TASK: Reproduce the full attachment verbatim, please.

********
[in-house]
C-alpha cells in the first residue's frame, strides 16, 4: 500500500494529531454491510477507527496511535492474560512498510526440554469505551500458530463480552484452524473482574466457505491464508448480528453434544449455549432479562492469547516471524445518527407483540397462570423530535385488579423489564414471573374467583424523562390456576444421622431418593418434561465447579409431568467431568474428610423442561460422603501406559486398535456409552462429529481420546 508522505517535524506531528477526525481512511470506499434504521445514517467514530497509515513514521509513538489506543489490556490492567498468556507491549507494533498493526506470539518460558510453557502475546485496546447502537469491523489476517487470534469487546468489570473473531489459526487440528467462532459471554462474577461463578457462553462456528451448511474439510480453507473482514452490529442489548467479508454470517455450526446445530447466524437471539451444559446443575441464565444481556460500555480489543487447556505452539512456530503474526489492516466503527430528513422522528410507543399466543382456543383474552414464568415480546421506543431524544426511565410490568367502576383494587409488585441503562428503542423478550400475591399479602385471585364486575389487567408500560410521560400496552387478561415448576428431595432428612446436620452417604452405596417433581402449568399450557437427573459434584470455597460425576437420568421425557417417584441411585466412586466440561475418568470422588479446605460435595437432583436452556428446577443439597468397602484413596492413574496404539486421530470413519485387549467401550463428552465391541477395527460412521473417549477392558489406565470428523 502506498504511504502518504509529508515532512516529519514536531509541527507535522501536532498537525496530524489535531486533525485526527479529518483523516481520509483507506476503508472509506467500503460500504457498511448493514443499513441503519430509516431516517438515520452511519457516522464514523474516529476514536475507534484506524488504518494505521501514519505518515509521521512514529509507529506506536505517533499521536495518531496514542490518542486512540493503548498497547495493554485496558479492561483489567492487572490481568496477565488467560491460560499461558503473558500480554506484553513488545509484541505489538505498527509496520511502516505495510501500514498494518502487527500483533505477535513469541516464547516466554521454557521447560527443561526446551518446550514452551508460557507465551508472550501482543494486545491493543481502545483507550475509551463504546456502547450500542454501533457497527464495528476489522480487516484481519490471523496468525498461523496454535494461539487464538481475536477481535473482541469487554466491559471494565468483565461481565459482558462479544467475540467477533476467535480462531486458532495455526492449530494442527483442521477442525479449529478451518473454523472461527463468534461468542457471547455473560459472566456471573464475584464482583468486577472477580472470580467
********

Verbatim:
[in-house]
C-alpha cells in the first residue's frame, strides 16, 4: 500500500494529531454491510477507527496511535492474560512498510526440554469505551500458530463480552484452524473482574466457505491464508448480528453434544449455549432479562492469547516471524445518527407483540397462570423530535385488579423489564414471573374467583424523562390456576444421622431418593418434561465447579409431568467431568474428610423442561460422603501406559486398535456409552462429529481420546 508522505517535524506531528477526525481512511470506499434504521445514517467514530497509515513514521509513538489506543489490556490492567498468556507491549507494533498493526506470539518460558510453557502475546485496546447502537469491523489476517487470534469487546468489570473473531489459526487440528467462532459471554462474577461463578457462553462456528451448511474439510480453507473482514452490529442489548467479508454470517455450526446445530447466524437471539451444559446443575441464565444481556460500555480489543487447556505452539512456530503474526489492516466503527430528513422522528410507543399466543382456543383474552414464568415480546421506543431524544426511565410490568367502576383494587409488585441503562428503542423478550400475591399479602385471585364486575389487567408500560410521560400496552387478561415448576428431595432428612446436620452417604452405596417433581402449568399450557437427573459434584470455597460425576437420568421425557417417584441411585466412586466440561475418568470422588479446605460435595437432583436452556428446577443439597468397602484413596492413574496404539486421530470413519485387549467401550463428552465391541477395527460412521473417549477392558489406565470428523 502506498504511504502518504509529508515532512516529519514536531509541527507535522501536532498537525496530524489535531486533525485526527479529518483523516481520509483507506476503508472509506467500503460500504457498511448493514443499513441503519430509516431516517438515520452511519457516522464514523474516529476514536475507534484506524488504518494505521501514519505518515509521521512514529509507529506506536505517533499521536495518531496514542490518542486512540493503548498497547495493554485496558479492561483489567492487572490481568496477565488467560491460560499461558503473558500480554506484553513488545509484541505489538505498527509496520511502516505495510501500514498494518502487527500483533505477535513469541516464547516466554521454557521447560527443561526446551518446550514452551508460557507465551508472550501482543494486545491493543481502545483507550475509551463504546456502547450500542454501533457497527464495528476489522480487516484481519490471523496468525498461523496454535494461539487464538481475536477481535473482541469487554466491559471494565468483565461481565459482558462479544467475540467477533476467535480462531486458532495455526492449530494442527483442521477442525479449529478451518473454523472461527463468534461468542457471547455473560459472566456471573464475584464482583468486577472477580472470580467